The NAC’s failure to go for a universal public distribution system, which many experts including Dr. M.S. Swaminathan have been advocating, suggested a loss of political nerve. The sound and progressive course would have been to learn from the successes of Kerala and Tamil Nadu in implementing a universal PDS or something close to it. A universal PDS, which ensures that nobody is excluded but where a process of self-selection will mean the well-off do not draw the benefits in any significant measure, is the obvious answer to the worst forms of mass hunger and chronic food insecurity. Unfortunately, as Jean Dreze, economist and NAC member, pointed out in his statement of dissent, the advisory body “came under a lot of pressure to accommodate constraints imposed by the government” and the final result was “a minimalist proposal that misses many important elements of food security.”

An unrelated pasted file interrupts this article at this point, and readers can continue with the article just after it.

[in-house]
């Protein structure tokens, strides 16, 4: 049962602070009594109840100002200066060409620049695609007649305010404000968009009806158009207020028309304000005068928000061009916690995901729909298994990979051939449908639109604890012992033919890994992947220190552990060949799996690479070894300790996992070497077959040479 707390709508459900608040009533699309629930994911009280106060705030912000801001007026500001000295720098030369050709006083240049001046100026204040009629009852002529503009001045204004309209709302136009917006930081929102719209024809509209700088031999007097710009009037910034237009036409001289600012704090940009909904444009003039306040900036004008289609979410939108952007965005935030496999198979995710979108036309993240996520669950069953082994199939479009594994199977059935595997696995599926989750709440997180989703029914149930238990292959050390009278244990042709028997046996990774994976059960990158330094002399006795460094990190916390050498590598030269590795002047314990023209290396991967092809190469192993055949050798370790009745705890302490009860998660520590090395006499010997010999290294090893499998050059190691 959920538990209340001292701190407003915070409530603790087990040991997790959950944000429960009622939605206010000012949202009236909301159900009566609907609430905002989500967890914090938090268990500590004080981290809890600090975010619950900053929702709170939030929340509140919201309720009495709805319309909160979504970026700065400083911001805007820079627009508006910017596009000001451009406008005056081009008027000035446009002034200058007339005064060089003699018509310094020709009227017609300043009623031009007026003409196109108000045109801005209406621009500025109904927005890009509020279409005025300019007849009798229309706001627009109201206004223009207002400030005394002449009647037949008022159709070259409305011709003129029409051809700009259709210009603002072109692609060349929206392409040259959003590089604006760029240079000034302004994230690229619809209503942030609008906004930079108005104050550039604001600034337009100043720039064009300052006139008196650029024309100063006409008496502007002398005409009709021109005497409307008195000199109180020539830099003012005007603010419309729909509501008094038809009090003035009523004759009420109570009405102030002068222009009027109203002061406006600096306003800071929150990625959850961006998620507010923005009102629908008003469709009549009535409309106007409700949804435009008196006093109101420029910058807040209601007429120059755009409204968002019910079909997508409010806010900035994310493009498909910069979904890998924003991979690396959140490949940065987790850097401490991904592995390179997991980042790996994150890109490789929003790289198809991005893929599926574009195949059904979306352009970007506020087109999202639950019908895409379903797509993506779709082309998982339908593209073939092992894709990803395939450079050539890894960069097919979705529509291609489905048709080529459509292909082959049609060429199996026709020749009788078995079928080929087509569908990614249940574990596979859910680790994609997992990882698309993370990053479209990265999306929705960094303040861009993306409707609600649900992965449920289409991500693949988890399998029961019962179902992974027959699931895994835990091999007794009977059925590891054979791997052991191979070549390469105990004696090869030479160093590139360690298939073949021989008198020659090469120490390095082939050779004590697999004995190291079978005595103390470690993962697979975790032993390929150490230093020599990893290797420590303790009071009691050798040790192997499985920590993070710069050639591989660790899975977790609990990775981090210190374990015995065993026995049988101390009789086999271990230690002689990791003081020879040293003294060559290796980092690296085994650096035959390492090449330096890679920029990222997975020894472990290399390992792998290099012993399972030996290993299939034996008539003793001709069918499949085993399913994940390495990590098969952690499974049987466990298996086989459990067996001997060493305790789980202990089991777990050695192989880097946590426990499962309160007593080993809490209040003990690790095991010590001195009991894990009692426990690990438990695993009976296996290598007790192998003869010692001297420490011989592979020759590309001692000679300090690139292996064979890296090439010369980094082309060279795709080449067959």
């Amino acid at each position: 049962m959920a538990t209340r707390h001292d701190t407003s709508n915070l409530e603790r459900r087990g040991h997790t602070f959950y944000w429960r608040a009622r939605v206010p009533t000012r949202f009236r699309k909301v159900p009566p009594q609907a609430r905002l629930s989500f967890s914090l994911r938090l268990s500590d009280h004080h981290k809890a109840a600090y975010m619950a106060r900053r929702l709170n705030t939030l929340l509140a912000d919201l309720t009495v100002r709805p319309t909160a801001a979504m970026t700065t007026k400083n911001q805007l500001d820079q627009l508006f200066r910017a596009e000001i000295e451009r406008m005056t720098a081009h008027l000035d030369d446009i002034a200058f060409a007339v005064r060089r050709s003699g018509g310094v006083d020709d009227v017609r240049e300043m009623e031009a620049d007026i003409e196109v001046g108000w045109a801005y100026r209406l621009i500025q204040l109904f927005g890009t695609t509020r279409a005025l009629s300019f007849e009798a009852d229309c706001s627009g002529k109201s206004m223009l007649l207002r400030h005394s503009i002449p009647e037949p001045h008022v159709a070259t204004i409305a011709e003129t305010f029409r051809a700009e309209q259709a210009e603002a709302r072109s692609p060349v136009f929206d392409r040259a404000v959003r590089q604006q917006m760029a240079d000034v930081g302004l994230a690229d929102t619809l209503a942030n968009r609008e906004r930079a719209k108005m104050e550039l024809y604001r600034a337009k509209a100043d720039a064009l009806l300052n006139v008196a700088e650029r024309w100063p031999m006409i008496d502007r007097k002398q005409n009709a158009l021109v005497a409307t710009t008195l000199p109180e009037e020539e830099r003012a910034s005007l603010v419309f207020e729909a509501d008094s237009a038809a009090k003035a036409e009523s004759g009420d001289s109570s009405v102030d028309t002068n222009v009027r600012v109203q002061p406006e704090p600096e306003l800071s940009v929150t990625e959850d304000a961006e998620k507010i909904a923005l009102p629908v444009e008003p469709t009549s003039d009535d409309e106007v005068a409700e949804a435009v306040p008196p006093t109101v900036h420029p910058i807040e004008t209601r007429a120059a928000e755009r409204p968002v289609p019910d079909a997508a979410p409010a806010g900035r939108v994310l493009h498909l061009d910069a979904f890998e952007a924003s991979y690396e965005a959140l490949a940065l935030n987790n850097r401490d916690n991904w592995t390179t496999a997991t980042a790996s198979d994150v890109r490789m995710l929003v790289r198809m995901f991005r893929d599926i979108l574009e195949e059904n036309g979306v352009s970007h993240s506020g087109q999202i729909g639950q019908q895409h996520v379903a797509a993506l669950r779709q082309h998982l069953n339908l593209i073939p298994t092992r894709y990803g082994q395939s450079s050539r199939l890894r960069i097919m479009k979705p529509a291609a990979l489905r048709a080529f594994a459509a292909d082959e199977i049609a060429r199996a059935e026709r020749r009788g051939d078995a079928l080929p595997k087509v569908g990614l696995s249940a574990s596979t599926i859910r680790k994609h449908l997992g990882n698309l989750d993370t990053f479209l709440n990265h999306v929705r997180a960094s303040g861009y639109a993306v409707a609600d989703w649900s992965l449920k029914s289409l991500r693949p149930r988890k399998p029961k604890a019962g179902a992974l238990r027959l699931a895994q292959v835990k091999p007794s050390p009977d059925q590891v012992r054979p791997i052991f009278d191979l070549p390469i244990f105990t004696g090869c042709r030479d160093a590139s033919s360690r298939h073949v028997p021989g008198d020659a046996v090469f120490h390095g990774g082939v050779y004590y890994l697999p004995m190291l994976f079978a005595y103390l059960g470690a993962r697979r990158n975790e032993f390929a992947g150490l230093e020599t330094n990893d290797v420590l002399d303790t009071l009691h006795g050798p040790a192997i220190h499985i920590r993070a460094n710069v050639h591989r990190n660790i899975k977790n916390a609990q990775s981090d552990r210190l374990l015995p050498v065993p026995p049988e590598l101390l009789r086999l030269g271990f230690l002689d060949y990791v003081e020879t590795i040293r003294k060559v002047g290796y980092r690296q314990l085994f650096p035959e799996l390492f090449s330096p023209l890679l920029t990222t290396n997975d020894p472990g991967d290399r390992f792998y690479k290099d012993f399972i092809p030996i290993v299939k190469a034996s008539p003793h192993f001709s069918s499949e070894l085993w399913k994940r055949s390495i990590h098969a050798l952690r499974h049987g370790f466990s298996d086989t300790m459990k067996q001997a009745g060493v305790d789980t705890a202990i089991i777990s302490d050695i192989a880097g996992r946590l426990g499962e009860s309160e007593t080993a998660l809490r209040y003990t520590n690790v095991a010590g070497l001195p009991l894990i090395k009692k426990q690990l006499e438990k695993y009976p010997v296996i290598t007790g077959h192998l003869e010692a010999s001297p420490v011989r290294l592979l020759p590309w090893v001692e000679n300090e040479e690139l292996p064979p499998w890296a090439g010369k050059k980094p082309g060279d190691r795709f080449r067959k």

Media coverage of the big issues relating to the challenge of mass hunger, especially in the wake of the global crisis, has been, on the whole, sound. The case for early food security legislation was taken to the people. Major newspapers, in both English and Indian languages, have published regular reports and analytical articles on the contentious issues. The Hindu has played a leading role in this, with focussed and in-depth analytical coverage and clear-sighted editorial advocacy of a universal PDS. But there can be no room for complacency in this situation. Food insecurity on this gigantic scale in rising India must be seen in context, in its inter-relationship with other aspects of the political economy, especially the crisis of agriculture and livelihood in the rural economy. Researching these realities and the issues raised by them, and covering them interestingly and accessibly, is a big challenge and opportunity for socially responsible and enterprising journalism.

readerseditor@thehindu.co.in

%d bloggers like this: